Teen changes diet in order to fight seizures

INDIANAPOLIS (WISH) – Changing her diet is helping a Tipton County teen control her seizures but the solution took a long time to find.

On the outside, Tipton High School freshman Madison Hoover has it all together. She’s a straight ‘A’ student, a basketball player and a loving daughter. But for a long time something wasn’t right.

“I have had them since kindergarten and so we were confused what was happening to me,” said Madison. “We didn’t know when we were doing it and then we did blood work and it became obvious that I had epilepsy.”

It would be a scary moment for any parent, especially Madison’s mom Paige.

“The doctor said ‘yes, it’s absence seizures’ and I’m, like, sitting in a Charlie Brown classroom and I can’t hear anything,” said Paige.

Absence seizures are like blacking out, but from an outsider’s perspective, it looks just like daydreaming. Doctors say these types of seizures can lead to learning disabilities. A child may have up to 100 seizures a day. That can be a real problem when playing sports.

“Sometimes it was scary. She would have a seizure in the middle of the court or when she would walk away with another team,” said Paige.

That’s when the medications started.

“I was on ten pills a day for it for like four years and it made me lethargic, tired. Horrible nightmares. It was just really bad,” said Madison.

But it wasn’t until a trip to Riley Hospital for Children did Madison and the Hoover family find the answers they were looking for, something called the ketogenic diet. Noelle Carr, a registered dietitian and certified specialist in pediatrics at Riley Hospital for Children, says the diet, which is high in fat and low in carbs, can create more stable blood sugars and insulin levels.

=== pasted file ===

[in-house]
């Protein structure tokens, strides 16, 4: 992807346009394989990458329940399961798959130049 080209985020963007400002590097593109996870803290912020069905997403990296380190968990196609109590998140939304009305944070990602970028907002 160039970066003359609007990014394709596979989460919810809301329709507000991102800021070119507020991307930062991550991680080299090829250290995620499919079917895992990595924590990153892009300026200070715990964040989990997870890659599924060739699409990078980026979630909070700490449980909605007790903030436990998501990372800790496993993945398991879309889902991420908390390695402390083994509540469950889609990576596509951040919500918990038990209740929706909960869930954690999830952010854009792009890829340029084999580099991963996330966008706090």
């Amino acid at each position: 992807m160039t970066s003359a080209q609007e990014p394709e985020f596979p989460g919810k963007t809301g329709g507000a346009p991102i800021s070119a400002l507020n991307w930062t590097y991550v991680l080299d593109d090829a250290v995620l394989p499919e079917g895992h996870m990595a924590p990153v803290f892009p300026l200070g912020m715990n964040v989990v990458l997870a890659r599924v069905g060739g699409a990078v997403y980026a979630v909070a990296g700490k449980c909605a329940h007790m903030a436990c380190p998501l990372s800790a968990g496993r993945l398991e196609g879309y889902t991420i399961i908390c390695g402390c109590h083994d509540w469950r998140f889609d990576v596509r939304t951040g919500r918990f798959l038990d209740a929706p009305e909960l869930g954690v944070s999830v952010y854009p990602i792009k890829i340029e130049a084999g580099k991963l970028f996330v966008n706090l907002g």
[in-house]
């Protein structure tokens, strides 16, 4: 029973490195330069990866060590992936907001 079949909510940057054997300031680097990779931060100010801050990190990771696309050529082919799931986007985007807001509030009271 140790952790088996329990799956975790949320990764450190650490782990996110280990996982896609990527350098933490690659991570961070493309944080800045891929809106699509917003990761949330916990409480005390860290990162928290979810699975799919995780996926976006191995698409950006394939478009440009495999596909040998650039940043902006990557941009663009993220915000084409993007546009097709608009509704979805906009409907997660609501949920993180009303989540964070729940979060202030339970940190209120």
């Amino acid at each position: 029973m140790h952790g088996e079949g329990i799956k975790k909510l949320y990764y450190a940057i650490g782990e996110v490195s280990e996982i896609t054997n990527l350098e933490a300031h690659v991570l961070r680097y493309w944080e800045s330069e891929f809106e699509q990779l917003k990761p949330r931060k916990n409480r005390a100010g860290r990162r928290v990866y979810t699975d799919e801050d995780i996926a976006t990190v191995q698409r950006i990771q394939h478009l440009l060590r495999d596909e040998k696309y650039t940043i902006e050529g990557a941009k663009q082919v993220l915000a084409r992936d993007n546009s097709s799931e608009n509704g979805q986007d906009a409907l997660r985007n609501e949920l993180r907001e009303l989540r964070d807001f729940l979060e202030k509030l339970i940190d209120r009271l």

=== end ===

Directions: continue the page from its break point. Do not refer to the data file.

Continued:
“It takes our bodies from running off blood sugars and switch that energy source into burning fat and running off what we call ketone bodies,” said Carr.

In Madison’s case, eating a diet of meat, cheese and nuts focusing on natural fats that completely eliminated her seizures.

“Not only were her parents supportive and encouraging of her, but she just owned it and has been able to thrive and they have been an amazing family to watch,” said Carr.

For the past two years, the Hoovers followed the ketogenic diet. As Madison experienced one of the side effects: losing weight. She lost about 30 pounds. To help her gain weight back and strength, her mom made something called a fat bomb, a brownie with peanut butter and a lot of fat.

“Just some of the things we had to go through measuring everything out and making sure everything was 15 carbs a day,” said Madison.

Madison is getting ready to be scanned again. If it comes back normal she could be off all her medication for good.

“I think it was a miracle really. It was one of the best things that ever happened to me,” said Madison. “Before I couldn’t drive, the chances of driving are slim to none. Now I can drive probably in the next year or so. I get my license next July if I pass my driving test.”

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